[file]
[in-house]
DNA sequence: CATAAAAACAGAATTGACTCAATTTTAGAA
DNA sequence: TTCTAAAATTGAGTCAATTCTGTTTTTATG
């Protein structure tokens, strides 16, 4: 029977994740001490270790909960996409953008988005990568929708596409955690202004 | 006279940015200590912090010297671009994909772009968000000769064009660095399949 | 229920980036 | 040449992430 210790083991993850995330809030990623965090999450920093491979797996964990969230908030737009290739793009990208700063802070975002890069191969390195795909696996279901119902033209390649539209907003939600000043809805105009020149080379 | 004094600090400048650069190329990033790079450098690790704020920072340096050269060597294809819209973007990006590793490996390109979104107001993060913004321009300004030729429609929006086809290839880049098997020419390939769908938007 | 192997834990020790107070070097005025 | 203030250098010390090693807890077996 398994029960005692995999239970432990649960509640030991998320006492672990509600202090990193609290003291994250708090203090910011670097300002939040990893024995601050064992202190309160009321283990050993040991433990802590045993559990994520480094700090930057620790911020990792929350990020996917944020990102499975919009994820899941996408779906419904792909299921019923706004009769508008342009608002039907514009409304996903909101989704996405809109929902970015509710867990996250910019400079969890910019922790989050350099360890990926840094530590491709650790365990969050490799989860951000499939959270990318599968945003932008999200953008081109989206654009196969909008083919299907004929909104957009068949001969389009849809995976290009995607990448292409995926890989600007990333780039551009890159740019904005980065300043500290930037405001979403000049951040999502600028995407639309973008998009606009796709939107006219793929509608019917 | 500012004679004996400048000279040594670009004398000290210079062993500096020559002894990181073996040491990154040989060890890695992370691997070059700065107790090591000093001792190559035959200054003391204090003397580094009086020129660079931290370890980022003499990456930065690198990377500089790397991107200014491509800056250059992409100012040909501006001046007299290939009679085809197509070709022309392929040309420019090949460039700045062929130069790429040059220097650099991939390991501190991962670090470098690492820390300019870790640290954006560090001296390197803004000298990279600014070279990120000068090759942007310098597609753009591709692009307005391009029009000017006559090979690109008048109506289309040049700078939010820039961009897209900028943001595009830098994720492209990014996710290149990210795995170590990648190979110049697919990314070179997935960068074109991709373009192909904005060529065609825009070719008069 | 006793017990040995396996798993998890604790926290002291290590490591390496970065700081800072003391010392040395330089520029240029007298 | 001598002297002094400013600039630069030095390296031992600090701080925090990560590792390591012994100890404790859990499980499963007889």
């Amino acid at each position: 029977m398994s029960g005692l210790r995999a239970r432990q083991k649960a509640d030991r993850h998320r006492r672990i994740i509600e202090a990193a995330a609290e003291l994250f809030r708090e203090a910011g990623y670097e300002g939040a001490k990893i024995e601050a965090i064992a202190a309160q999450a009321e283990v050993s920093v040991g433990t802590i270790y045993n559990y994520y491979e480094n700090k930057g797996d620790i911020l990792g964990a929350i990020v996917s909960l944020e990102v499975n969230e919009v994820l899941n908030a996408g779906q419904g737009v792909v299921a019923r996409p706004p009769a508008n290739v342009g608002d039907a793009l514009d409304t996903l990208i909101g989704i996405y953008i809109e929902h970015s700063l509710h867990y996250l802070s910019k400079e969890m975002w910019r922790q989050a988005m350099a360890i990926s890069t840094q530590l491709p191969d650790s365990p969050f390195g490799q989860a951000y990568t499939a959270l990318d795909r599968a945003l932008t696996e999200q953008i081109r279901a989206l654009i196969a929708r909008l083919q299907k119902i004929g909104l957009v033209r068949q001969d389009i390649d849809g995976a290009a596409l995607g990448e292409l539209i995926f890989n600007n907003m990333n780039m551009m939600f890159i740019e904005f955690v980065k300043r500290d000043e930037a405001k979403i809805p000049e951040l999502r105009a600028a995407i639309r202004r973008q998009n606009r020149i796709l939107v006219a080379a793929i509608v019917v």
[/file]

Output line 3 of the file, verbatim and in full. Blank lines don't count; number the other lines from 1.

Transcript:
DNA sequence: TTCTAAAATTGAGTCAATTCTGTTTTTATG